Jack LaLanne: More than a guy who sold juicers

Perhaps the universe has a touch of irony. After all, what are the odds that I happened to catch the episode of  the Gilmore Girls in which  Sookie and Lorelai have a brief debate on whether Jack LeLanne was dead or alive on the morning an NPR report informed me the 96-year old fitness guru died  from complications from pneumonia?

I laughed out loud. OK, maybe it was inappropriate. But it was just too weird.

When weird things like that happen, it usually means I need to go further in that direction, and so began a bit of self-education about Jack LaLanne. Because really, I only knew him as the crazy guy with too much energy on late-night TV trying to sell me on the power of juicing, and a juice machine in the process.

But that, it seems, was actually part of his charm and part of his success. Blog posts on his website not only offer bits of encouragement, but deals on his latest cookbook, just in time for the holidays. He seemed to be utterly comfortable with the sales pitch, unashamed to give you good advice and sell you a product at the same time. The salesmanship was not only for products but to sell his message — one that that at the time (oh, you 1950s mores!) seemed to fly in the face of conventional wisdom.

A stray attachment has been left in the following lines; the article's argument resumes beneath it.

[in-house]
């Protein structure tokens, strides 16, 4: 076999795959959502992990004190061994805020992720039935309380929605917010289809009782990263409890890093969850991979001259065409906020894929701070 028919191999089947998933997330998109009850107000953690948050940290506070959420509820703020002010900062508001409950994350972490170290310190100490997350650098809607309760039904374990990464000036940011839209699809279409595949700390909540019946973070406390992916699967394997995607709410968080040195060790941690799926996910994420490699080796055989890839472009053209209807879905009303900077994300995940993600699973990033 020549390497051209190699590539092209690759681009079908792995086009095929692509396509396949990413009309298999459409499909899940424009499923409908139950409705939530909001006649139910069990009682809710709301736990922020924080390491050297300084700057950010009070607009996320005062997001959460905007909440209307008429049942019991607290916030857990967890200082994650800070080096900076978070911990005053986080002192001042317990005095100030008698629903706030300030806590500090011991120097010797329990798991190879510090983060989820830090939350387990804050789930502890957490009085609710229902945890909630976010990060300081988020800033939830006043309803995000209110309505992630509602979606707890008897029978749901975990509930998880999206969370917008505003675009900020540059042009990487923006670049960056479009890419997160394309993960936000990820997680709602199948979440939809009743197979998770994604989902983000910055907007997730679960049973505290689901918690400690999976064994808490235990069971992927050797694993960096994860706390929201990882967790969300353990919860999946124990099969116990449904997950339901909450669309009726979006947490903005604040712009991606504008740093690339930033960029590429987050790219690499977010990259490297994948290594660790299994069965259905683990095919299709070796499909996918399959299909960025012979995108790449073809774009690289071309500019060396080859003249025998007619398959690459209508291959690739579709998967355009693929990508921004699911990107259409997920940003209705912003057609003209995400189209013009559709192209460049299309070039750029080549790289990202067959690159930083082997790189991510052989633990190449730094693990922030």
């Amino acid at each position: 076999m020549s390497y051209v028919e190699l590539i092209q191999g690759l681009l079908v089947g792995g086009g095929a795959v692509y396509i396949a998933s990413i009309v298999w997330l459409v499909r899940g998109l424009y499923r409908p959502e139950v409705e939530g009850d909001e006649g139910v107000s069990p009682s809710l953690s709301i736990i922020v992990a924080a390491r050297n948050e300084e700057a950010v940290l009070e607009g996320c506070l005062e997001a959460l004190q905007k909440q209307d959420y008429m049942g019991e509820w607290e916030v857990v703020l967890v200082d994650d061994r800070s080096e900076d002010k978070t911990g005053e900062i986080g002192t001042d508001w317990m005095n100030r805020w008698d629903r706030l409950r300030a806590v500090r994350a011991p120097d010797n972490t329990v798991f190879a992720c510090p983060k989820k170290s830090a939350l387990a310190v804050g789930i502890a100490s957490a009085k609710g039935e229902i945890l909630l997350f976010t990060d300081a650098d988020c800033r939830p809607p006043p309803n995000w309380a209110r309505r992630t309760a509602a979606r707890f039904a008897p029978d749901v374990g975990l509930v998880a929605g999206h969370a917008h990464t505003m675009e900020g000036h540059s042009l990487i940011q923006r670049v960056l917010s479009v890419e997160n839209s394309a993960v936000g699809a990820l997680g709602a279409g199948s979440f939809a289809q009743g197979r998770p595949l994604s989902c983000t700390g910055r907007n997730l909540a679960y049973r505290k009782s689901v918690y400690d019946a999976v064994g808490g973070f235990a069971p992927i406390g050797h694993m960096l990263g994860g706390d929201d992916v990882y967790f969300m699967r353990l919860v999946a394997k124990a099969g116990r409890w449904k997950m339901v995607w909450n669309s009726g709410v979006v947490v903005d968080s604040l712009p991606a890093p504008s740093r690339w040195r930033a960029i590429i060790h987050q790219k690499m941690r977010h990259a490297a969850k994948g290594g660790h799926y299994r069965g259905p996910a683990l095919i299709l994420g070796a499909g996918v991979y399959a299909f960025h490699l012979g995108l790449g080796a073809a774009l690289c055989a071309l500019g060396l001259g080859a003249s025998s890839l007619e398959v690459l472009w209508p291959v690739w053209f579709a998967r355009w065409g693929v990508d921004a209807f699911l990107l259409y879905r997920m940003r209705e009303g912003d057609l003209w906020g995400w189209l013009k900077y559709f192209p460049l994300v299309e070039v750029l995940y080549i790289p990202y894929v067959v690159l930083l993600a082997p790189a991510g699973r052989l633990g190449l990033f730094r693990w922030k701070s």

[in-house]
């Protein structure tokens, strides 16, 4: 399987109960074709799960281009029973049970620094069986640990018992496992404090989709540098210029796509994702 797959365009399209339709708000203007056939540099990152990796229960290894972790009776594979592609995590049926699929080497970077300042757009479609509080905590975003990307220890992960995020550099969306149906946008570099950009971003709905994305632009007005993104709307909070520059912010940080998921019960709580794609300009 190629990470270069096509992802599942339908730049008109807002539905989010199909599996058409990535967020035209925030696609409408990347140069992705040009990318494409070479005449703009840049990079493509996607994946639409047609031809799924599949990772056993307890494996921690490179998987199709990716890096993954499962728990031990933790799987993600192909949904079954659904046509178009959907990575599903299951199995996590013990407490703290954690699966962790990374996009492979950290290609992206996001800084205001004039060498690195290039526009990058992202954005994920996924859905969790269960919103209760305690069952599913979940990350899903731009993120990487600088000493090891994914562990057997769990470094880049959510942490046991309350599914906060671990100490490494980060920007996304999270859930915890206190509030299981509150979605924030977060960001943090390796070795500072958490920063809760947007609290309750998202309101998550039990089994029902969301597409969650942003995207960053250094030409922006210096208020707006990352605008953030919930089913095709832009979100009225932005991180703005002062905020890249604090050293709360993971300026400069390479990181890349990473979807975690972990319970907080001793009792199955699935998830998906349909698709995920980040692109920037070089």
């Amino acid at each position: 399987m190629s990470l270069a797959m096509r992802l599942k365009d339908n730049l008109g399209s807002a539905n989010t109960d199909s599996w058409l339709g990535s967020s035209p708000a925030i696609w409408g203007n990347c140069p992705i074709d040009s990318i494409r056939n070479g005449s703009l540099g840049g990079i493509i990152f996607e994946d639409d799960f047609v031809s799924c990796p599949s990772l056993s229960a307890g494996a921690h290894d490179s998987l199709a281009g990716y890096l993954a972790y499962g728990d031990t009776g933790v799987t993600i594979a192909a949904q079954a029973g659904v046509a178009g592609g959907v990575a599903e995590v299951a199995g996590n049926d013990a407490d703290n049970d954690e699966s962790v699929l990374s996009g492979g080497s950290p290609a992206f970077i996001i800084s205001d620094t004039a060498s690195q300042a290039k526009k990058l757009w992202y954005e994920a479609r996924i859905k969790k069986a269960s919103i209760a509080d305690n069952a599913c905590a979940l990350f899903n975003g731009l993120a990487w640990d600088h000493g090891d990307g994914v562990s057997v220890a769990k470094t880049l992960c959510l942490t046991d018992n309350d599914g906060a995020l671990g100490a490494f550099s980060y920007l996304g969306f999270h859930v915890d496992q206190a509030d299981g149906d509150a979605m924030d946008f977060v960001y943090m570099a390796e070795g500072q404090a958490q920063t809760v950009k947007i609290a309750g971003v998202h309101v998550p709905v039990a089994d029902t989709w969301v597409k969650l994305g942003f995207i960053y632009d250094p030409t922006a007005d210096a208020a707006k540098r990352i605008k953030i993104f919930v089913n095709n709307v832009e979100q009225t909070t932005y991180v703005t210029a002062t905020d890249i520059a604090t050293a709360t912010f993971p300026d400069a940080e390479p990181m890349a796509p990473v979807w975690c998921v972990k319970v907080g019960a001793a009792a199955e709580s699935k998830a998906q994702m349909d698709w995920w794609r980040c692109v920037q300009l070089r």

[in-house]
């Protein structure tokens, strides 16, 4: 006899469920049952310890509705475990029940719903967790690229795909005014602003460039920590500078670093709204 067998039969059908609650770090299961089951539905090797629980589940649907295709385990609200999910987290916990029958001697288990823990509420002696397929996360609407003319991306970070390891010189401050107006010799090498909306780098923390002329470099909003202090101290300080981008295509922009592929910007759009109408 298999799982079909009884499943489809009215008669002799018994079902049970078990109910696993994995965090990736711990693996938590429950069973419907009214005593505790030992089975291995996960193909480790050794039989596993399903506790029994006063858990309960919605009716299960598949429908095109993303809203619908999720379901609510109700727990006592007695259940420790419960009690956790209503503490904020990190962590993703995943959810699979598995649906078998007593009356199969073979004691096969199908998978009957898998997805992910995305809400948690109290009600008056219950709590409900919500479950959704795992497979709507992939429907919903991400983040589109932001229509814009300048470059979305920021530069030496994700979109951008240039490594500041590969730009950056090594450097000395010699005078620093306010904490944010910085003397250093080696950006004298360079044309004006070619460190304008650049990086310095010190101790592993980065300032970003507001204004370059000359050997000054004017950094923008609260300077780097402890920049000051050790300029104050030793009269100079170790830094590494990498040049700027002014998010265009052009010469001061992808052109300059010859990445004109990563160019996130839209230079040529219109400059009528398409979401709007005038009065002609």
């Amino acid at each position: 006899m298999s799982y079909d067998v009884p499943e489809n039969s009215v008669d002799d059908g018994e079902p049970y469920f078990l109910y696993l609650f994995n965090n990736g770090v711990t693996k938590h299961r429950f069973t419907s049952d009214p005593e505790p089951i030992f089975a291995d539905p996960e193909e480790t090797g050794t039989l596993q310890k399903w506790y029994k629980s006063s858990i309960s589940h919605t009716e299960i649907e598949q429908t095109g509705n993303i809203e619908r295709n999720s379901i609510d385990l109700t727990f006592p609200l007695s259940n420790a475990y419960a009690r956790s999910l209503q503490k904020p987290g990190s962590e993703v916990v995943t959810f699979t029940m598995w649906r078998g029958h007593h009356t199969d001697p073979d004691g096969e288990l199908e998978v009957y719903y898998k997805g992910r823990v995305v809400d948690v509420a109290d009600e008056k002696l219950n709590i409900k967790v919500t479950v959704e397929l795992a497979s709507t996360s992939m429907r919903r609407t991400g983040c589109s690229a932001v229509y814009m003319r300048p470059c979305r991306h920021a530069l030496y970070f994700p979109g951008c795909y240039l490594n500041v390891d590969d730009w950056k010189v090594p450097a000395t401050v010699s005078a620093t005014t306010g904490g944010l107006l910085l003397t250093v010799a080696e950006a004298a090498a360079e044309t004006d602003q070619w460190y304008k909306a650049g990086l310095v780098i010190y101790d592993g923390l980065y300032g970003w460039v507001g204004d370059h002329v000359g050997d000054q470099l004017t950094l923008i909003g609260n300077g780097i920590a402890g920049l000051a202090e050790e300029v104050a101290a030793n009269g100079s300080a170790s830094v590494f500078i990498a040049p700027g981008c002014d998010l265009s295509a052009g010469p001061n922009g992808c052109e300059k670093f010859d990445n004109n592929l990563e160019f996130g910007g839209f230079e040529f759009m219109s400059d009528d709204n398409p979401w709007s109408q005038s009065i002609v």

Eat right and exercise? Women should participate at his health clubs? The elderly and disabled can exercise despite their limitations?

Oh, Jack. You’re just crazy!

Seriously, this guy knew the score long before anyone else caught on.


The sad thing is, we still need to learn those lessons. Lack of exercise, empty calories and nervous tension? Still the lessons we’re trying to teach society at large. Doesn’t matter if you have a Jack LaLanne juicing machine or not. Taking steps to be healthy leads to happy and nobody seemed to get more joy out of life than LaLanne:

The only way you can hurt the body is not use it. Inactivity is the killer and, remember, it’s never too late.

We don’t know all the answers. If we knew all the answers we’d be bored, wouldn’t we? We keep looking, searching, trying to get more knowledge.

I don’t care how old I live; I just want to be LIVING while I am living!

Granted, I would not fare well on the LaLanne lifestyle which, according to a piece by Richard Goldstein in the New York Times, included just two meals a day and no coffee (gasp!) but he loved life, loved being active and loved helping others in their own health quests.

That energy and passion of his? That’s something I’d buy any day.

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